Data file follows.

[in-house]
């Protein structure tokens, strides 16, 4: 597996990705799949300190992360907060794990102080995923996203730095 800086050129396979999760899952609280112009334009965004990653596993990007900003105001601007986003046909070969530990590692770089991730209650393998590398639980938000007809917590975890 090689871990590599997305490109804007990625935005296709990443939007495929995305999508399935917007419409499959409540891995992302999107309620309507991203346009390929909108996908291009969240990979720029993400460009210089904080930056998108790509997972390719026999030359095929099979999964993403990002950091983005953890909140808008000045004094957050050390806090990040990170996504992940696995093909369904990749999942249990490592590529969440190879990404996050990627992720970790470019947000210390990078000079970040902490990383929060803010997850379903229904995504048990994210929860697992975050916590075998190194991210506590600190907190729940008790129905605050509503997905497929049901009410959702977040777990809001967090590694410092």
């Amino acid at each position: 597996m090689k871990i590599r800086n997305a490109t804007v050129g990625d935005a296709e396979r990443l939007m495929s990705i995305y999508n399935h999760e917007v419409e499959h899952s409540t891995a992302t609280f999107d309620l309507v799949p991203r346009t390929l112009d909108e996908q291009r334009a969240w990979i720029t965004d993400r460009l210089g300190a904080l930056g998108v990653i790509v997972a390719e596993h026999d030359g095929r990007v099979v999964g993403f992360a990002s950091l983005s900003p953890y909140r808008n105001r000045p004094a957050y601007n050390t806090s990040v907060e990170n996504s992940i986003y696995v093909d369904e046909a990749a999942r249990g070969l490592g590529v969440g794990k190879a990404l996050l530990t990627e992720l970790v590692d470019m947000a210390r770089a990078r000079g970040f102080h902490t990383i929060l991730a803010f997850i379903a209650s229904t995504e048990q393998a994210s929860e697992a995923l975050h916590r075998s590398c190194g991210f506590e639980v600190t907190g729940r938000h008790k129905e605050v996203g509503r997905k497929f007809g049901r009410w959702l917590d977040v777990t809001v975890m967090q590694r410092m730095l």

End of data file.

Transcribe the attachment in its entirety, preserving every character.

[in-house]
């Protein structure tokens, strides 16, 4: 597996990705799949300190992360907060794990102080995923996203730095 800086050129396979999760899952609280112009334009965004990653596993990007900003105001601007986003046909070969530990590692770089991730209650393998590398639980938000007809917590975890 090689871990590599997305490109804007990625935005296709990443939007495929995305999508399935917007419409499959409540891995992302999107309620309507991203346009390929909108996908291009969240990979720029993400460009210089904080930056998108790509997972390719026999030359095929099979999964993403990002950091983005953890909140808008000045004094957050050390806090990040990170996504992940696995093909369904990749999942249990490592590529969440190879990404996050990627992720970790470019947000210390990078000079970040902490990383929060803010997850379903229904995504048990994210929860697992975050916590075998190194991210506590600190907190729940008790129905605050509503997905497929049901009410959702977040777990809001967090590694410092």
């Amino acid at each position: 597996m090689k871990i590599r800086n997305a490109t804007v050129g990625d935005a296709e396979r990443l939007m495929s990705i995305y999508n399935h999760e917007v419409e499959h899952s409540t891995a992302t609280f999107d309620l309507v799949p991203r346009t390929l112009d909108e996908q291009r334009a969240w990979i720029t965004d993400r460009l210089g300190a904080l930056g998108v990653i790509v997972a390719e596993h026999d030359g095929r990007v099979v999964g993403f992360a990002s950091l983005s900003p953890y909140r808008n105001r000045p004094a957050y601007n050390t806090s990040v907060e990170n996504s992940i986003y696995v093909d369904e046909a990749a999942r249990g070969l490592g590529v969440g794990k190879a990404l996050l530990t990627e992720l970790v590692d470019m947000a210390r770089a990078r000079g970040f102080h902490t990383i929060l991730a803010f997850i379903a209650s229904t995504e048990q393998a994210s929860e697992a995923l975050h916590r075998s590398c190194g991210f506590e639980v600190t907190g729940r938000h008790k129905e605050v996203g509503r997905k497929f007809g049901r009410w959702l917590d977040v777990t809001v975890m967090q590694r410092m730095l």